Heroin addiction and opioid addiction, in general, have been in the news a lot in recent years. However, heroin addiction is still not fully understood. People assume that only regular users of the drug can become addicted to heroin. However, it is quite possible to develop a heroin addiction after just one use. To understand how this is possible, you need to understand exactly what heroin is and how it affects the body.
Heroin is made from morphine which is a substance taken from opium poppy plants. It can be either a white or brown powder or a black, sticky substance called black tar heroin. Heroin is also known as smack, big H, hell dust, or horse. People use it by smoking, snorting, sniffing, or injecting it. Some users also combine heroin with crack cocaine.
Prescription opioids like OxyContin and Vicodin are used for pain relief but they can be misused. They have a similar effect on the brain as heroin. Research suggests that misuse prescription drugs can open the door to heroin use, but heroin is often the first opioid some people use.
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What Heroin Does to The Brain
Regardless of how heroin is taken, it enters the brain rapidly. It quickly starts to change the way the central nervous system works. While in the brain, heroin gets converted back to morphine and binds to the pleasure and pain receptors in the brain. It dulls pains while producing a rush of euphoria. It also affects the areas of the brain that control breathing, sleeping, memory, heart rate, motor control, and other functions.
Heroin causes the limbic system to produce dopamine and it gives the user a feeling of well-being for a short time. However, decreased mental ability and drowsiness follow and can last for hours. Even after using heroin once, the buzz created by dopamine can leave the brain wanting more. While each individual has a different likelihood of developing an addiction, the long-term effects of heroin include physical and psychological dependence after repeated use.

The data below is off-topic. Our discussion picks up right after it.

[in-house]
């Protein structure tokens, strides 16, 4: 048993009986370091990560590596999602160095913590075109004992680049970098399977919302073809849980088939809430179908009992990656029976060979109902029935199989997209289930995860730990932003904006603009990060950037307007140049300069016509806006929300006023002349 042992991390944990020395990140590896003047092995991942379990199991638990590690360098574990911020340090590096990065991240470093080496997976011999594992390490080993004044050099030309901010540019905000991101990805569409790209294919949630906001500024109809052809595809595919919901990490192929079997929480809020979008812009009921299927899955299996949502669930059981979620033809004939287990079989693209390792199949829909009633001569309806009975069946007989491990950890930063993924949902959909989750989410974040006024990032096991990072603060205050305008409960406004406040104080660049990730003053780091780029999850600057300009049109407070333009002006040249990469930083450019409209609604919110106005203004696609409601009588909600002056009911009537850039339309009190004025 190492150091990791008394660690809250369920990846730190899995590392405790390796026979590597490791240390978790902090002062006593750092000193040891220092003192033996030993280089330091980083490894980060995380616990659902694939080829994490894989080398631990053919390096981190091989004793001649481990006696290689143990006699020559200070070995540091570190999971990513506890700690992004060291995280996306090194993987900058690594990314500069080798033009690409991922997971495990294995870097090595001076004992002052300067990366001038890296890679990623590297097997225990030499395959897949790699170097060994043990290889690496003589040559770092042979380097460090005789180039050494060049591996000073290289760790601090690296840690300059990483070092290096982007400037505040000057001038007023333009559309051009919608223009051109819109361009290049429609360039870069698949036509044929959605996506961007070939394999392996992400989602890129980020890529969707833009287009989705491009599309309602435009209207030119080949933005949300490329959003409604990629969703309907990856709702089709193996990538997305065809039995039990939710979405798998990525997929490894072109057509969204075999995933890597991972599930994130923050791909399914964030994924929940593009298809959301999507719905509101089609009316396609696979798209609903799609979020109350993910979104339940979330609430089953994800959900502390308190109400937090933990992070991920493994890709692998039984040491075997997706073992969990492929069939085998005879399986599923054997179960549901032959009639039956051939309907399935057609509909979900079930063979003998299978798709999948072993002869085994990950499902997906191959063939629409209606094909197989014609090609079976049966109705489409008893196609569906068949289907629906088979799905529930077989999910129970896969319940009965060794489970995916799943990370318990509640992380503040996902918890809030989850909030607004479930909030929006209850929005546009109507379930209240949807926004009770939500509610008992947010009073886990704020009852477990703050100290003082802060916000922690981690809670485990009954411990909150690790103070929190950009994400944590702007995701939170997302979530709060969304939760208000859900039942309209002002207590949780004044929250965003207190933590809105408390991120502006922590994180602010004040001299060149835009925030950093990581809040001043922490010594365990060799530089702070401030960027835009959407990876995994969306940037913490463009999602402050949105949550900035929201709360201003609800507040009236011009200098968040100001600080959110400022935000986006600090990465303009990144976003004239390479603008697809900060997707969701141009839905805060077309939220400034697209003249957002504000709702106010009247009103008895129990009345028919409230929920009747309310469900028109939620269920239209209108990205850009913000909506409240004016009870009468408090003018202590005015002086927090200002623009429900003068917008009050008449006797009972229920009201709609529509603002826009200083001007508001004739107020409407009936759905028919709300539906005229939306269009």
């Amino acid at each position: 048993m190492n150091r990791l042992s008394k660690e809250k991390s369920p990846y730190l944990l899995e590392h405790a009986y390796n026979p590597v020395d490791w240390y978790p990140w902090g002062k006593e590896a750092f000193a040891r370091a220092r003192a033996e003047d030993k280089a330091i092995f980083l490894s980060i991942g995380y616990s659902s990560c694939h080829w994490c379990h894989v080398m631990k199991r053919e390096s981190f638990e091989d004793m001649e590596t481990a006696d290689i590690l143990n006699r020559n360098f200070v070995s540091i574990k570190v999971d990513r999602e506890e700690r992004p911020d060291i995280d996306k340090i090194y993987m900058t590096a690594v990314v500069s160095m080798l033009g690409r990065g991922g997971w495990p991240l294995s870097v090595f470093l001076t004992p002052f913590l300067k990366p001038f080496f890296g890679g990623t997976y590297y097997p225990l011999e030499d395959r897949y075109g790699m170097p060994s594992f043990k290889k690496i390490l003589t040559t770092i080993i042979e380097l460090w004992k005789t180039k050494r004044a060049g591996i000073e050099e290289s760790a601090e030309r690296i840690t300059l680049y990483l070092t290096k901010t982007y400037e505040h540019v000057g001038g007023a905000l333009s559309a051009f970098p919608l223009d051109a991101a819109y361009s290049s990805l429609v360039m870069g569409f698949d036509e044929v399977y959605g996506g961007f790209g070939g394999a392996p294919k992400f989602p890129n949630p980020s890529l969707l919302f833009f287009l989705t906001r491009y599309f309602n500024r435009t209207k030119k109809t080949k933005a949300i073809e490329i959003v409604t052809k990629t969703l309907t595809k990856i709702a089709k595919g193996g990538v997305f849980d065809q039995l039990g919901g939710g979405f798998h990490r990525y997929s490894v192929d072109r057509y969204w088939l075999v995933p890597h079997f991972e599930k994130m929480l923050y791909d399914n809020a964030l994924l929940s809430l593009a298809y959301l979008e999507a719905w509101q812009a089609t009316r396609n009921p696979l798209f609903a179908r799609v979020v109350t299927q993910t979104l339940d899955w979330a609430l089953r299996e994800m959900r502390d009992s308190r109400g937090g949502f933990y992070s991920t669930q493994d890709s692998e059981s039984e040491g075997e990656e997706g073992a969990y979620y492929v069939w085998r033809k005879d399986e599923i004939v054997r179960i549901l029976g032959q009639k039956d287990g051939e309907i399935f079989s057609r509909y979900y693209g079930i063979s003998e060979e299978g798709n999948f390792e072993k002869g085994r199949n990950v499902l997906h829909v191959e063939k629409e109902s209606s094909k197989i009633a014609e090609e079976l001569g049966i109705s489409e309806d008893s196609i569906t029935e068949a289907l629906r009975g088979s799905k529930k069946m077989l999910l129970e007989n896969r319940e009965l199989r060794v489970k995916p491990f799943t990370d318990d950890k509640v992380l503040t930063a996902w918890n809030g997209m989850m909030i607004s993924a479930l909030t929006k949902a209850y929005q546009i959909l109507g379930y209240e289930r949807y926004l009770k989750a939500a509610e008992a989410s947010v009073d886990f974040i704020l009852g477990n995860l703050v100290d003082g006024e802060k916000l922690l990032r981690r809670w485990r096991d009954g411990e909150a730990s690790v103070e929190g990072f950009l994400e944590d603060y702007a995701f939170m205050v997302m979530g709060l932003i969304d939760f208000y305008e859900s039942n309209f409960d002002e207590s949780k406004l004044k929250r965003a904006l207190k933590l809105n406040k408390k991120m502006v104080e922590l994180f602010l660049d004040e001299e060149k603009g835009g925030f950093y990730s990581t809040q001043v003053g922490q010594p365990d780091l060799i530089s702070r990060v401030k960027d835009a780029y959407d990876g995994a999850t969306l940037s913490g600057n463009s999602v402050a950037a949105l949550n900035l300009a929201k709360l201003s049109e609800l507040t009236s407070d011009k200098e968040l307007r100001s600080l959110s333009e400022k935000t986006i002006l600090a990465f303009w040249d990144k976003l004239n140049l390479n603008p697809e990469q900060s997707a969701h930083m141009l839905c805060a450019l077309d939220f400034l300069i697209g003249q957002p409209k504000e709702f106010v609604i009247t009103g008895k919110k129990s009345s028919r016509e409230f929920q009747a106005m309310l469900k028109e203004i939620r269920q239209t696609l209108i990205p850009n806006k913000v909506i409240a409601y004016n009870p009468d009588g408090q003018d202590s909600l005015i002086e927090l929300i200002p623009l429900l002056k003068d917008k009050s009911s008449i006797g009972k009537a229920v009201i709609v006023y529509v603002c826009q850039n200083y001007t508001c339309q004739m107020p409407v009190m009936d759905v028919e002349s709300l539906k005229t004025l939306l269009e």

Heroin is highly addictive and people who regularly use it often develop a tolerance. This means they need higher and/or more frequent doses to get the effects they want. A substance use disorder is present when ongoing use of the drug causes health problems or issues at work, school, or home. If someone is addicted to heroin and they stop using abruptly, they may experience severe withdrawal. Withdrawal symptoms can begin a few hours after the drug was last taken. They include:
- Severe cravings
- Diarrhea and vomiting
- Uncontrollable leg movements
- Cold flashes
- Severe muscle and bone pain
- Sleep problems
Treating Someone Who is Addicted to Heroin
There are a variety of treatments that can help people to stop using heroin. Both medicines and behavioral therapies can be effective. However, the treatment approach must be tailored to the needs of each individual patient. The most common drugs are buprenorphine and methadone. They bind to the same opioid receptors in the brain as heroin but not as strongly. They reduce the severity of cravings and withdrawal symptoms. Methadone has been in use since the 1960s and it remains effective.
Another option is naltrexone. This blocks the opioid receptors and prevents them from having the usual effect. It can only be used after full detoxification. Naltrexone is not sedating or addictive and it doesn’t result in physical dependence. While medications can be very helpful, addicts usually get the best results when they also get behavioral therapy.
Options include cognitive-behavioral therapy and contingency management. Cognitive-behavioral therapy helps the patient to understand and manage the triggers and stressors that lead them to use. Meanwhile, contingency management provides incentives like vouchers or small cash rewards for positive behaviors like staying drug-free.
Take Control of Your Substance Use Disorder with Help from Professionals
Overcoming heroin addiction isn’t easy but it is possible, even if your addiction developed after your first time using. You shouldn’t try to quit on your own or with help from a non-professional. The withdrawal process can be painful so it’s best to have medical supervision and after you’ve detoxed, you’ll need support from a recovery specialist.
If you’ve seen the damage that heroin use can do to your life and you’re ready to make healthier choices, reach out to the professionals at Asheville Recovery Center in North Carolina. We offer a wide variety of treatment programs and we customize our treatments to each individual. No two addicts are the same, so we ensure we cater to each person who comes through our doors. Schedule a consultation today.